CDC to Study Scooter Accidents

People ride Lime and Bird scooters along the strand in Santa Monica, Calif.

People ride Lime and Bird scooters along the strand in Santa Monica, Calif. Richard Vogel/AP

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Scooters have become a public health issue.

If you live in an urban area you've likely seen them...slowly spreading across neighborhoods, eventually infecting every block and street corner: e-scooters.

These devices let users zip around town quickly, but they also expose people to more accidents. And now the scooter phenomenon has grown large enough that the Centers for Disease Control has sent special researchers to Austin, Texas to study it.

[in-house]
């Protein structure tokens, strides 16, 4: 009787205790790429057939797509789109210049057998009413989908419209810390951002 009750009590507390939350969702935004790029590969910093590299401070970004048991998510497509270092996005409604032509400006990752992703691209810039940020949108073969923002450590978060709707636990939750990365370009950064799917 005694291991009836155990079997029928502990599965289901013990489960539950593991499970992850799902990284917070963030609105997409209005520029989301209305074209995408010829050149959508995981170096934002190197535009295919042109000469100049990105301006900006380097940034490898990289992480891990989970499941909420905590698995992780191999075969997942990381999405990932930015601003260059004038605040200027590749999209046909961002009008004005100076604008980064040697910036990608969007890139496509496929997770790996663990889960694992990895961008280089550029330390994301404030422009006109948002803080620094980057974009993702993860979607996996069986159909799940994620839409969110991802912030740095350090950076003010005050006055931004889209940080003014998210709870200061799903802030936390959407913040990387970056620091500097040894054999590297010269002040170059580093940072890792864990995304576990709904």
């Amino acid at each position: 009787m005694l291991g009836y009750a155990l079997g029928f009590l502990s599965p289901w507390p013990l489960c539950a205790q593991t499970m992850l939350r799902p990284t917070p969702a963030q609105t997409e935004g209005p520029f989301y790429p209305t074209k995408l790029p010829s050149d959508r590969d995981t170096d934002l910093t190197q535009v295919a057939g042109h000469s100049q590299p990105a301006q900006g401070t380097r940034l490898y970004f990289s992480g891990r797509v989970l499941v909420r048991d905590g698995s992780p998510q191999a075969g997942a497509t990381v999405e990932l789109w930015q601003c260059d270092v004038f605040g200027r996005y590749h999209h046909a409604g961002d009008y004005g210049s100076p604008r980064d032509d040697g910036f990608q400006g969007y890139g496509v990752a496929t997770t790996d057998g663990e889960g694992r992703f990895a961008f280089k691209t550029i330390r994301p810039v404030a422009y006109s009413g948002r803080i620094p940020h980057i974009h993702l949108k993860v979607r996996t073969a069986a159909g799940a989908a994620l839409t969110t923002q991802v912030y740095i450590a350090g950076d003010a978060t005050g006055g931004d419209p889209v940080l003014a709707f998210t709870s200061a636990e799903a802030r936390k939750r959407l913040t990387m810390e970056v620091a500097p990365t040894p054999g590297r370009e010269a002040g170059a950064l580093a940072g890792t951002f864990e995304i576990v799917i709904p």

The researchers, working with the Austin Transportation Department and Austin Public Health, will examine data from a 60-day period, from Sept. 5 to Nov. 4, where the city documented 37 emergency calls and 68 injuries related to scooters. Interviews begin next week, according to the Austin American-Statesmen.

Ultimately, the city hopes the epidemiologists will spot patterns that will be used to determine new local rules around scooter use. And because this is the first CDC epidemiology study of e-scooters in the U.S., it might affect the way other cities decide to handle this particular mode of transportation. 

CDC isn't the only government agency to take a good, hard look at e-scooters. The Pentagon recently decided to ban them after seven of them were abandoned at the Pentagon's September 11 memorial.